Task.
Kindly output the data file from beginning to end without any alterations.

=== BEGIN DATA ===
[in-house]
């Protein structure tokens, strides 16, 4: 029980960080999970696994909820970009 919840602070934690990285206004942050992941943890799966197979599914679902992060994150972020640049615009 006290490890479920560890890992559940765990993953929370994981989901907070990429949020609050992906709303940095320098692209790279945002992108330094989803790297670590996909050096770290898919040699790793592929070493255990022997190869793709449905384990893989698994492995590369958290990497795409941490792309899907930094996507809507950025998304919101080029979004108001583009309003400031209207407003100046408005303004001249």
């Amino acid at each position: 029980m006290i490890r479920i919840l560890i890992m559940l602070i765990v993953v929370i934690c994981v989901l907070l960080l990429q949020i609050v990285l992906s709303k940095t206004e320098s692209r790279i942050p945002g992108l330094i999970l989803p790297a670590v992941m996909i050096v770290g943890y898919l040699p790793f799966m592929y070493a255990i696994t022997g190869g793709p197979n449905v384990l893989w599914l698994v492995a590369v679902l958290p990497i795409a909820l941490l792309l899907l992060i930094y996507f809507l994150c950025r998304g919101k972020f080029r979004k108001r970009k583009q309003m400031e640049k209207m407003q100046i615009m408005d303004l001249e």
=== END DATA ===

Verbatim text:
[in-house]
């Protein structure tokens, strides 16, 4: 029980960080999970696994909820970009 919840602070934690990285206004942050992941943890799966197979599914679902992060994150972020640049615009 006290490890479920560890890992559940765990993953929370994981989901907070990429949020609050992906709303940095320098692209790279945002992108330094989803790297670590996909050096770290898919040699790793592929070493255990022997190869793709449905384990893989698994492995590369958290990497795409941490792309899907930094996507809507950025998304919101080029979004108001583009309003400031209207407003100046408005303004001249």
């Amino acid at each position: 029980m006290i490890r479920i919840l560890i890992m559940l602070i765990v993953v929370i934690c994981v989901l907070l960080l990429q949020i609050v990285l992906s709303k940095t206004e320098s692209r790279i942050p945002g992108l330094i999970l989803p790297a670590v992941m996909i050096v770290g943890y898919l040699p790793f799966m592929y070493a255990i696994t022997g190869g793709p197979n449905v384990l893989w599914l698994v492995a590369v679902l958290p990497i795409a909820l941490l792309l899907l992060i930094y996507f809507l994150c950025r998304g919101k972020f080029r979004k108001r970009k583009q309003m400031e640049k209207m407003q100046i615009m408005d303004l001249e």